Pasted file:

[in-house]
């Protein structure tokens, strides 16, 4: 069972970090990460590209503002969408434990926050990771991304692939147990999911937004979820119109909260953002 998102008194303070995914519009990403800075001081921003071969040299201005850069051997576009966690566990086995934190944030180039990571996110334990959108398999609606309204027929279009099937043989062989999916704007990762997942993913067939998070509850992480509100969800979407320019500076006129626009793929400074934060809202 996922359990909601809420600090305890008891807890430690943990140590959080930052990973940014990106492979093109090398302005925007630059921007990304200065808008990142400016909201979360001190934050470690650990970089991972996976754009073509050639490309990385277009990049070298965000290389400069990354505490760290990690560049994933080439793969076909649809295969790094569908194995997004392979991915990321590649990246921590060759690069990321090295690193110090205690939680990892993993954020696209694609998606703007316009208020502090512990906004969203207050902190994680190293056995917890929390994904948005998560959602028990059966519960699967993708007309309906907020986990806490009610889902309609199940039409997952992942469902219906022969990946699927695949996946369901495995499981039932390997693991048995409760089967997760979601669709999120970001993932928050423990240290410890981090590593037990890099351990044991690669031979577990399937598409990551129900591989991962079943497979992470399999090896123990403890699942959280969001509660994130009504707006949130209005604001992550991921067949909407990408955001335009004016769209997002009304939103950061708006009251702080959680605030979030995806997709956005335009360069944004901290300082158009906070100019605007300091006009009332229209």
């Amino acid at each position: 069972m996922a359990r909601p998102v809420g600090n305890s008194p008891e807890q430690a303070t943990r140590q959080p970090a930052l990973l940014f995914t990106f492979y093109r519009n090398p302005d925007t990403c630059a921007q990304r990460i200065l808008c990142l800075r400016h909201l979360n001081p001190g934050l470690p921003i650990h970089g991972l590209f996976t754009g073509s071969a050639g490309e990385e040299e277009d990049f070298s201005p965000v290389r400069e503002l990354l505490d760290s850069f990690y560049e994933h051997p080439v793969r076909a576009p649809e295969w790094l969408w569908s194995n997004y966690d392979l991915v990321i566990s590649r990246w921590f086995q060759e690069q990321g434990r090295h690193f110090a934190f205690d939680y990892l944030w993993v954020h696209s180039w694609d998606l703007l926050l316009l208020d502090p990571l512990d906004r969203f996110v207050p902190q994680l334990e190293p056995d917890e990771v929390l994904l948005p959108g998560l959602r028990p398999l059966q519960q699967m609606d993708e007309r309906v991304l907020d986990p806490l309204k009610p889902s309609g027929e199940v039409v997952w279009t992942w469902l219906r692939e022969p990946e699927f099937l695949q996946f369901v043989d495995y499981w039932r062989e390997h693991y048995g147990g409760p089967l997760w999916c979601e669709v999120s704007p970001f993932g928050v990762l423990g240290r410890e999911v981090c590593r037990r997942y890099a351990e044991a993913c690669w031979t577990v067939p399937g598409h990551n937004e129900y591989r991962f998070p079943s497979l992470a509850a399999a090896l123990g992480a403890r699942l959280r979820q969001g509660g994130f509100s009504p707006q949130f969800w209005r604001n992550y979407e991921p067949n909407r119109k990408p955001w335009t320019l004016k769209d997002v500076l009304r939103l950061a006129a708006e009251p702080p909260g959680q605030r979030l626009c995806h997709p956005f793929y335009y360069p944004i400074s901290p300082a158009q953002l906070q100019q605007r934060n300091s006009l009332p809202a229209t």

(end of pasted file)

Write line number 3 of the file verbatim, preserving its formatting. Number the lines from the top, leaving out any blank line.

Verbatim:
């Amino acid at each position: 069972m996922a359990r909601p998102v809420g600090n305890s008194p008891e807890q430690a303070t943990r140590q959080p970090a930052l990973l940014f995914t990106f492979y093109r519009n090398p302005d925007t990403c630059a921007q990304r990460i200065l808008c990142l800075r400016h909201l979360n001081p001190g934050l470690p921003i650990h970089g991972l590209f996976t754009g073509s071969a050639g490309e990385e040299e277009d990049f070298s201005p965000v290389r400069e503002l990354l505490d760290s850069f990690y560049e994933h051997p080439v793969r076909a576009p649809e295969w790094l969408w569908s194995n997004y966690d392979l991915v990321i566990s590649r990246w921590f086995q060759e690069q990321g434990r090295h690193f110090a934190f205690d939680y990892l944030w993993v954020h696209s180039w694609d998606l703007l926050l316009l208020d502090p990571l512990d906004r969203f996110v207050p902190q994680l334990e190293p056995d917890e990771v929390l994904l948005p959108g998560l959602r028990p398999l059966q519960q699967m609606d993708e007309r309906v991304l907020d986990p806490l309204k009610p889902s309609g027929e199940v039409v997952w279009t992942w469902l219906r692939e022969p990946e699927f099937l695949q996946f369901v043989d495995y499981w039932r062989e390997h693991y048995g147990g409760p089967l997760w999916c979601e669709v999120s704007p970001f993932g928050v990762l423990g240290r410890e999911v981090c590593r037990r997942y890099a351990e044991a993913c690669w031979t577990v067939p399937g598409h990551n937004e129900y591989r991962f998070p079943s497979l992470a509850a399999a090896l123990g992480a403890r699942l959280r979820q969001g509660g994130f509100s009504p707006q949130f969800w209005r604001n992550y979407e991921p067949n909407r119109k990408p955001w335009t320019l004016k769209d997002v500076l009304r939103l950061a006129a708006e009251p702080p909260g959680q605030r979030l626009c995806h997709p956005f793929y335009y360069p944004i400074s901290p300082a158009q953002l906070q100019q605007r934060n300091s006009l009332p809202a229209t």